This study investigated the effects of a self-compassion intervention on negative cognitive states and selfcompassion in varsity women athletes. Athletes who self-identified as being self-critical were randomly assigned to a self-compassion intervention (n = 29) or attention control group (n = 22). The self-compassion intervention consisted of a psychoeducation session and writing components completed over a 7-day period. Measures of self-compassion, state self-criticism, state rumination, and concern over mistakes were collected pretreatment, at 1 week posttreatment, and at a 4-week follow-up. A mixed factorial MANOVA with follow-up post hoc tests demonstrated moderate-to-strong effects for the intervention at posttest and follow-up (Wilks’s Λ = .566, F (8, 42) = 4.03, p < .01, η2 = .43). The findings demonstrate the effectiveness of the self-compassion intervention in managing self-criticism, rumination, and concern over mistakes. Fostering a self-compassionate frame of mind is a potential coping resource for women athletes dealing with negative events in sport.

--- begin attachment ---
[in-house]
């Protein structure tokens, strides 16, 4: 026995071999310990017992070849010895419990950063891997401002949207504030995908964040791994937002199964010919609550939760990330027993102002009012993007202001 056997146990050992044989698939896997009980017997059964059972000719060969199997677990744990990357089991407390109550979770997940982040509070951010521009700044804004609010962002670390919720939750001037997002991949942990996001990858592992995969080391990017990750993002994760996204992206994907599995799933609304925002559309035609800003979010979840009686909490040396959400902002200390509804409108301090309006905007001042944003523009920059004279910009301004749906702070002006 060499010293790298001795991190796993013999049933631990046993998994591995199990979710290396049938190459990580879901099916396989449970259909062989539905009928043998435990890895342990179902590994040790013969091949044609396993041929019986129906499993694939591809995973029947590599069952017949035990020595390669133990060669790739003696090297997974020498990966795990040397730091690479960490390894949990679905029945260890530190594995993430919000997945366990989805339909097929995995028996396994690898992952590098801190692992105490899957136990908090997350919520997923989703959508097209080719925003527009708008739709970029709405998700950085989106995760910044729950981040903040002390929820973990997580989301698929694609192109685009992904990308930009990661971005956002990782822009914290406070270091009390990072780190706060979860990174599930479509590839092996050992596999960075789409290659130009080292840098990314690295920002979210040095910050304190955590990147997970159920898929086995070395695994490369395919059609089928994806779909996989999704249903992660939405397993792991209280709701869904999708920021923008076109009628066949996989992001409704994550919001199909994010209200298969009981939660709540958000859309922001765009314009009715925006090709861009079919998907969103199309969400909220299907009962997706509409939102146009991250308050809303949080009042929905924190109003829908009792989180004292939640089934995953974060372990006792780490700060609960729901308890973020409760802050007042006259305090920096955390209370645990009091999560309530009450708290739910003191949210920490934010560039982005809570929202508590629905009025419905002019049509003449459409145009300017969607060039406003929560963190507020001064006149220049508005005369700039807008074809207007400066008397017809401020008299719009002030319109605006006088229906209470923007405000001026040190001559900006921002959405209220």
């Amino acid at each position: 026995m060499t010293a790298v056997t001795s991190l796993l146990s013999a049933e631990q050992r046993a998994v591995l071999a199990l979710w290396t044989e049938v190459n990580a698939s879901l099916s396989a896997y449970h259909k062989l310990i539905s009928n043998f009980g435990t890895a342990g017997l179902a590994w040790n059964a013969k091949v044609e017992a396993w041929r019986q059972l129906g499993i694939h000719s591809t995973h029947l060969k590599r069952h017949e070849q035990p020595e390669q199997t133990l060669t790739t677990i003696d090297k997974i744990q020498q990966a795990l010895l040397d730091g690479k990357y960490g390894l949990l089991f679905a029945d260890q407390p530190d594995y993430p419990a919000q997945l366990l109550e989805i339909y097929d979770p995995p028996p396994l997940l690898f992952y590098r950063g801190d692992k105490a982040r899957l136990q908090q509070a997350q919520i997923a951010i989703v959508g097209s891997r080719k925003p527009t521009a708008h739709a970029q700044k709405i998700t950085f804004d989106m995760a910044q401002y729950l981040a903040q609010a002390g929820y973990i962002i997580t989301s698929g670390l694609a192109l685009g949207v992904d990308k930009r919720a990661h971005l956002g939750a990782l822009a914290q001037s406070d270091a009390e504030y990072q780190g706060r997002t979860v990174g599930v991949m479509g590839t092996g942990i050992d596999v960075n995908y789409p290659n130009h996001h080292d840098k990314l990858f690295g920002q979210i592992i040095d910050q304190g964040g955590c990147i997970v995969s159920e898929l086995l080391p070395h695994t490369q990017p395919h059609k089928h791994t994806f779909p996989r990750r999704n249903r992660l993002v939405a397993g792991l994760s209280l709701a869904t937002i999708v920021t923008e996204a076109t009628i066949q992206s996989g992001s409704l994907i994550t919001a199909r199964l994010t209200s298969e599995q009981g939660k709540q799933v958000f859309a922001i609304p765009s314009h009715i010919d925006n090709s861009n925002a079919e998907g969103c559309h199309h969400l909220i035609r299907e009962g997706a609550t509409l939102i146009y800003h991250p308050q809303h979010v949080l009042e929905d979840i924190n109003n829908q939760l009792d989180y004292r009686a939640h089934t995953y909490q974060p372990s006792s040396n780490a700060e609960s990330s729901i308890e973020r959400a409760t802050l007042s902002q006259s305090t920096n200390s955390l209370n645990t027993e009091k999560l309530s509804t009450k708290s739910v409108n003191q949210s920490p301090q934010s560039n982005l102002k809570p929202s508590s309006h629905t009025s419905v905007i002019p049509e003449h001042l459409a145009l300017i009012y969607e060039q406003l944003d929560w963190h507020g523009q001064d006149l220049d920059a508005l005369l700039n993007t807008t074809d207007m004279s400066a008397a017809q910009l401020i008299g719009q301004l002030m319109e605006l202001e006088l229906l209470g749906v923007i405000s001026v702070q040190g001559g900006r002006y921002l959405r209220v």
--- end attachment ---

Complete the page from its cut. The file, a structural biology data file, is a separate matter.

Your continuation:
Amber D. Mosewich is now with the School of Health Sciences, University of South Australia, Adelaide, SA, Australia. Peter R.E. Crocker is with the School of Kinesiology, University of British Columbia, Vancouver, BC, Canada. Kent C. Kowalski is with the College of Kinesiology, University of Saskatchewan, Saskatoon, SK, Canada. Anita DeLongis is with the Department of Psychology, University of British Columbia, Vancouver, BC, Canada.